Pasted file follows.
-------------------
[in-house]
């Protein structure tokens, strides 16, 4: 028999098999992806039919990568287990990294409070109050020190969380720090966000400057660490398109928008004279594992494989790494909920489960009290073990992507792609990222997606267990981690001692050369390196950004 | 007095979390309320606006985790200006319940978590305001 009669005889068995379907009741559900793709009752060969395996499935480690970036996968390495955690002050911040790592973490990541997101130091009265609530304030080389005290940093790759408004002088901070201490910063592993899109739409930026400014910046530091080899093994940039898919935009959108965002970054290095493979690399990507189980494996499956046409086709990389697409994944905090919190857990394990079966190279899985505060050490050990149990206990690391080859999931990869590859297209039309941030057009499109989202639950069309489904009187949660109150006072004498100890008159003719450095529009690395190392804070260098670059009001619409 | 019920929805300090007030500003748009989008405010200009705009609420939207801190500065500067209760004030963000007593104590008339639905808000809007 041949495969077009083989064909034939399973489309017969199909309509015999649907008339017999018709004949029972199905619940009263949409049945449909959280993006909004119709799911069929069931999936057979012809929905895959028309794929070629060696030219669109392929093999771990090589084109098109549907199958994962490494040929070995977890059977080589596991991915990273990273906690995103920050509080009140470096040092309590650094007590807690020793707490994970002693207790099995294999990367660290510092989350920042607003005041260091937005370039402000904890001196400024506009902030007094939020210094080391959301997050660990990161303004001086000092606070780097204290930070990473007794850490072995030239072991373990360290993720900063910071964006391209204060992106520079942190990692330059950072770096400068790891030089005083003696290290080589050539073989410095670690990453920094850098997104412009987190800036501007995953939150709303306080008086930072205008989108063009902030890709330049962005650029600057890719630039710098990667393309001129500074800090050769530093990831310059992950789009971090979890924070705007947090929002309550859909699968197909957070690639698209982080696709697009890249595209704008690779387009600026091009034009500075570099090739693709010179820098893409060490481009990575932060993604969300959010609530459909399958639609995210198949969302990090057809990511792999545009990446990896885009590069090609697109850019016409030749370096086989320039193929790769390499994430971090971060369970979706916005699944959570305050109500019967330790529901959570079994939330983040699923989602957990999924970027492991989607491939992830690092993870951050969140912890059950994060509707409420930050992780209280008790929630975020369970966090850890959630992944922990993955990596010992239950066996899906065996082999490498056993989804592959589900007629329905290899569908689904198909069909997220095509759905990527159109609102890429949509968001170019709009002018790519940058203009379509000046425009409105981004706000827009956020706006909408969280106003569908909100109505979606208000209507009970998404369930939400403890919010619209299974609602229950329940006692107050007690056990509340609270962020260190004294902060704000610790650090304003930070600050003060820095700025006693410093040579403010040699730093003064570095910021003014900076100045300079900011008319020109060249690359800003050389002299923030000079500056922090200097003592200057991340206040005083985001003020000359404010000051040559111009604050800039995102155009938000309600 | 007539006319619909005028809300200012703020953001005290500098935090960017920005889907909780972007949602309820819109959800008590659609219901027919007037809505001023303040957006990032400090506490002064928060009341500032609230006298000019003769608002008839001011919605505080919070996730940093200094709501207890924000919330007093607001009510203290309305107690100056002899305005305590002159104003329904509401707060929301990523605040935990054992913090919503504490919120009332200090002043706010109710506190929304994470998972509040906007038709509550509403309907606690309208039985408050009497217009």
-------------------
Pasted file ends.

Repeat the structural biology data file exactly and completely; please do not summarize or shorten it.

[in-house]
């Protein structure tokens, strides 16, 4: 028999098999992806039919990568287990990294409070109050020190969380720090966000400057660490398109928008004279594992494989790494909920489960009290073990992507792609990222997606267990981690001692050369390196950004 | 007095979390309320606006985790200006319940978590305001 009669005889068995379907009741559900793709009752060969395996499935480690970036996968390495955690002050911040790592973490990541997101130091009265609530304030080389005290940093790759408004002088901070201490910063592993899109739409930026400014910046530091080899093994940039898919935009959108965002970054290095493979690399990507189980494996499956046409086709990389697409994944905090919190857990394990079966190279899985505060050490050990149990206990690391080859999931990869590859297209039309941030057009499109989202639950069309489904009187949660109150006072004498100890008159003719450095529009690395190392804070260098670059009001619409 | 019920929805300090007030500003748009989008405010200009705009609420939207801190500065500067209760004030963000007593104590008339639905808000809007 041949495969077009083989064909034939399973489309017969199909309509015999649907008339017999018709004949029972199905619940009263949409049945449909959280993006909004119709799911069929069931999936057979012809929905895959028309794929070629060696030219669109392929093999771990090589084109098109549907199958994962490494040929070995977890059977080589596991991915990273990273906690995103920050509080009140470096040092309590650094007590807690020793707490994970002693207790099995294999990367660290510092989350920042607003005041260091937005370039402000904890001196400024506009902030007094939020210094080391959301997050660990990161303004001086000092606070780097204290930070990473007794850490072995030239072991373990360290993720900063910071964006391209204060992106520079942190990692330059950072770096400068790891030089005083003696290290080589050539073989410095670690990453920094850098997104412009987190800036501007995953939150709303306080008086930072205008989108063009902030890709330049962005650029600057890719630039710098990667393309001129500074800090050769530093990831310059992950789009971090979890924070705007947090929002309550859909699968197909957070690639698209982080696709697009890249595209704008690779387009600026091009034009500075570099090739693709010179820098893409060490481009990575932060993604969300959010609530459909399958639609995210198949969302990090057809990511792999545009990446990896885009590069090609697109850019016409030749370096086989320039193929790769390499994430971090971060369970979706916005699944959570305050109500019967330790529901959570079994939330983040699923989602957990999924970027492991989607491939992830690092993870951050969140912890059950994060509707409420930050992780209280008790929630975020369970966090850890959630992944922990993955990596010992239950066996899906065996082999490498056993989804592959589900007629329905290899569908689904198909069909997220095509759905990527159109609102890429949509968001170019709009002018790519940058203009379509000046425009409105981004706000827009956020706006909408969280106003569908909100109505979606208000209507009970998404369930939400403890919010619209299974609602229950329940006692107050007690056990509340609270962020260190004294902060704000610790650090304003930070600050003060820095700025006693410093040579403010040699730093003064570095910021003014900076100045300079900011008319020109060249690359800003050389002299923030000079500056922090200097003592200057991340206040005083985001003020000359404010000051040559111009604050800039995102155009938000309600 | 007539006319619909005028809300200012703020953001005290500098935090960017920005889907909780972007949602309820819109959800008590659609219901027919007037809505001023303040957006990032400090506490002064928060009341500032609230006298000019003769608002008839001011919605505080919070996730940093200094709501207890924000919330007093607001009510203290309305107690100056002899305005305590002159104003329904509401707060929301990523605040935990054992913090919503504490919120009332200090002043706010109710506190929304994470998972509040906007038709509550509403309907606690309208039985408050009497217009």